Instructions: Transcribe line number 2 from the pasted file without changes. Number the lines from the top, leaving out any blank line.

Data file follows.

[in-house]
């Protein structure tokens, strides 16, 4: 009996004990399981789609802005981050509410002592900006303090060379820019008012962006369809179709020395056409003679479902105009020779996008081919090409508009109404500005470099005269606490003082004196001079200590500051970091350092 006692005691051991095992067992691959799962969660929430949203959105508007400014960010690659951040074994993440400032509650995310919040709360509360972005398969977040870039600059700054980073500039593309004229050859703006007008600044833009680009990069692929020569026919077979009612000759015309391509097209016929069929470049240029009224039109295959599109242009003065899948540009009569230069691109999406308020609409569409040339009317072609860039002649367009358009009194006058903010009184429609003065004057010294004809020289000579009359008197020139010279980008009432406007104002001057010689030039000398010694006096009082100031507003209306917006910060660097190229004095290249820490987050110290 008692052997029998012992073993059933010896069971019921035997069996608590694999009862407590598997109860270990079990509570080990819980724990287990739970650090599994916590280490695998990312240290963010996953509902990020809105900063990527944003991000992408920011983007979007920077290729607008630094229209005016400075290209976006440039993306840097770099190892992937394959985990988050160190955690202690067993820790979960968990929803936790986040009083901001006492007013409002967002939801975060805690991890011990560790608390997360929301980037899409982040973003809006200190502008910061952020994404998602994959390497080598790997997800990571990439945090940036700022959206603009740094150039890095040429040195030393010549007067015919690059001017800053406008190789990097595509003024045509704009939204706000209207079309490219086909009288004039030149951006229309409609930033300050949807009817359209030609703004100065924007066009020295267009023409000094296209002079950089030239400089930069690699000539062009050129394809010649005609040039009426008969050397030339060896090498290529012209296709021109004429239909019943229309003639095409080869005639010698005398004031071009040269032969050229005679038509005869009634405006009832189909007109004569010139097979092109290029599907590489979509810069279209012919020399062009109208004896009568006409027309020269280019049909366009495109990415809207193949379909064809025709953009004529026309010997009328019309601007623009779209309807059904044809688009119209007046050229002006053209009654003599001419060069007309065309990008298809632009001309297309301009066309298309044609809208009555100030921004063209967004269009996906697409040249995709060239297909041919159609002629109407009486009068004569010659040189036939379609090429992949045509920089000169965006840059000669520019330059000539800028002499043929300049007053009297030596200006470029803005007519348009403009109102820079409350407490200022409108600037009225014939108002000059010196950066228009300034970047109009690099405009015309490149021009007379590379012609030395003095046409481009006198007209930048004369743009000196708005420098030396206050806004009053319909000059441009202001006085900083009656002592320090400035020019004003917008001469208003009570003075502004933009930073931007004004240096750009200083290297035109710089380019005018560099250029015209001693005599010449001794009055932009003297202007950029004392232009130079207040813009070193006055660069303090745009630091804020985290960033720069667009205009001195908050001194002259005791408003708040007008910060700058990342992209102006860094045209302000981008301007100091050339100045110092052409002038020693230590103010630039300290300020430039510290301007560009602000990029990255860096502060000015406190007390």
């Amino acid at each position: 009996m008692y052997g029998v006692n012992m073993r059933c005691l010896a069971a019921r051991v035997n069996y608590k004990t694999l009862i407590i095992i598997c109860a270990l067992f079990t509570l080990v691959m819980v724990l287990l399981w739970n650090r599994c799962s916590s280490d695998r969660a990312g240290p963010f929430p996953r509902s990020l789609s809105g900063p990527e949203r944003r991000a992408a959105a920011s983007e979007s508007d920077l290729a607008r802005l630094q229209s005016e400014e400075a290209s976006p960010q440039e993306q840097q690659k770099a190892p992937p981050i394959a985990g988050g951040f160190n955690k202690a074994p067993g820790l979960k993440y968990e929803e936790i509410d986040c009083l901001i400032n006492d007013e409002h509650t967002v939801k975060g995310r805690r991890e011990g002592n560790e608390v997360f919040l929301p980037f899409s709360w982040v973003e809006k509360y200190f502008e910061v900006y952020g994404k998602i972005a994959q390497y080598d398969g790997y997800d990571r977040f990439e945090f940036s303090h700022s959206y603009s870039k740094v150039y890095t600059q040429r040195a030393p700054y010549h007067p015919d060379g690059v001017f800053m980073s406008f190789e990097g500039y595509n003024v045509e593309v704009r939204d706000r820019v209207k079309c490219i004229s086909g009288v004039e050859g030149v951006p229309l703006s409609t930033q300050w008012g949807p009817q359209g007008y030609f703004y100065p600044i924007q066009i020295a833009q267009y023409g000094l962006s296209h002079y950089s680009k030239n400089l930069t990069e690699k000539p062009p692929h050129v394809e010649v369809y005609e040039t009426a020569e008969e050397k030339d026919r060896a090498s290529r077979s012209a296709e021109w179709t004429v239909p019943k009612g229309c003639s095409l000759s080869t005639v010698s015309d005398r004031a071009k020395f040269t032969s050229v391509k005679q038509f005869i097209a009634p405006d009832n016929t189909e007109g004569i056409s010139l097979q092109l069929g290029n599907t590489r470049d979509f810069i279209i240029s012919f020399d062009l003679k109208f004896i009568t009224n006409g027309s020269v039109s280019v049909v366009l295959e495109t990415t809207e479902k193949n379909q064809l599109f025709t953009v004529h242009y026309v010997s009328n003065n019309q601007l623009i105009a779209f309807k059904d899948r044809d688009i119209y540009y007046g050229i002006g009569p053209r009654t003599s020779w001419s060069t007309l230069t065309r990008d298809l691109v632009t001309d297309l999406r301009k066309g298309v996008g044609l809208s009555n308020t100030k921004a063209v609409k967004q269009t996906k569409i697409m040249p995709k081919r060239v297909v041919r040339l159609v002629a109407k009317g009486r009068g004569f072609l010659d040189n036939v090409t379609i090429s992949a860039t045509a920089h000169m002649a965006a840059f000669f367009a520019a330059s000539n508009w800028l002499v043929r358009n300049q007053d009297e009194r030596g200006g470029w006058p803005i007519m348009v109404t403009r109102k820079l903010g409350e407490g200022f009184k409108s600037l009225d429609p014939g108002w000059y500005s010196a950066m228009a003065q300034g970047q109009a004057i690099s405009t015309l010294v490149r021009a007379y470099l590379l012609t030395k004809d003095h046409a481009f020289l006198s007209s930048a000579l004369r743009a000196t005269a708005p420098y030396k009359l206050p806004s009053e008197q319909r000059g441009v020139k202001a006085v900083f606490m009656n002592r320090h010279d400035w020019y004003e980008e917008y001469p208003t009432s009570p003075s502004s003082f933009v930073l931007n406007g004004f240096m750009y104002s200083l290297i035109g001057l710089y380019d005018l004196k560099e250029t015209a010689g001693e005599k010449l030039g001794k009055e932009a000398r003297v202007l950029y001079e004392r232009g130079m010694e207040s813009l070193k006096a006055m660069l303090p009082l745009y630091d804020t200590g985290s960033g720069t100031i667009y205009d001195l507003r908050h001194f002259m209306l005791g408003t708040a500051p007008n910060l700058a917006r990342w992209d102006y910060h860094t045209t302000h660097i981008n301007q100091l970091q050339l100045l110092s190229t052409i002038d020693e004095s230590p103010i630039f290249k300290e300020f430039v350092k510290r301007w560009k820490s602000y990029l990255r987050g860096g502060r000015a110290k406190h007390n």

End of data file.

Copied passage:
């Protein structure tokens, strides 16, 4: 009996004990399981789609802005981050509410002592900006303090060379820019008012962006369809179709020395056409003679479902105009020779996008081919090409508009109404500005470099005269606490003082004196001079200590500051970091350092 006692005691051991095992067992691959799962969660929430949203959105508007400014960010690659951040074994993440400032509650995310919040709360509360972005398969977040870039600059700054980073500039593309004229050859703006007008600044833009680009990069692929020569026919077979009612000759015309391509097209016929069929470049240029009224039109295959599109242009003065899948540009009569230069691109999406308020609409569409040339009317072609860039002649367009358009009194006058903010009184429609003065004057010294004809020289000579009359008197020139010279980008009432406007104002001057010689030039000398010694006096009082100031507003209306917006910060660097190229004095290249820490987050110290 008692052997029998012992073993059933010896069971019921035997069996608590694999009862407590598997109860270990079990509570080990819980724990287990739970650090599994916590280490695998990312240290963010996953509902990020809105900063990527944003991000992408920011983007979007920077290729607008630094229209005016400075290209976006440039993306840097770099190892992937394959985990988050160190955690202690067993820790979960968990929803936790986040009083901001006492007013409002967002939801975060805690991890011990560790608390997360929301980037899409982040973003809006200190502008910061952020994404998602994959390497080598790997997800990571990439945090940036700022959206603009740094150039890095040429040195030393010549007067015919690059001017800053406008190789990097595509003024045509704009939204706000209207079309490219086909009288004039030149951006229309409609930033300050949807009817359209030609703004100065924007066009020295267009023409000094296209002079950089030239400089930069690699000539062009050129394809010649005609040039009426008969050397030339060896090498290529012209296709021109004429239909019943229309003639095409080869005639010698005398004031071009040269032969050229005679038509005869009634405006009832189909007109004569010139097979092109290029599907590489979509810069279209012919020399062009109208004896009568006409027309020269280019049909366009495109990415809207193949379909064809025709953009004529026309010997009328019309601007623009779209309807059904044809688009119209007046050229002006053209009654003599001419060069007309065309990008298809632009001309297309301009066309298309044609809208009555100030921004063209967004269009996906697409040249995709060239297909041919159609002629109407009486009068004569010659040189036939379609090429992949045509920089000169965006840059000669520019330059000539800028002499043929300049007053009297030596200006470029803005007519348009403009109102820079409350407490200022409108600037009225014939108002000059010196950066228009300034970047109009690099405009015309490149021009007379590379012609030395003095046409481009006198007209930048004369743009000196708005420098030396206050806004009053319909000059441009202001006085900083009656002592320090400035020019004003917008001469208003009570003075502004933009930073931007004004240096750009200083290297035109710089380019005018560099250029015209001693005599010449001794009055932009003297202007950029004392232009130079207040813009070193006055660069303090745009630091804020985290960033720069667009205009001195908050001194002259005791408003708040007008910060700058990342992209102006860094045209302000981008301007100091050339100045110092052409002038020693230590103010630039300290300020430039510290301007560009602000990029990255860096502060000015406190007390």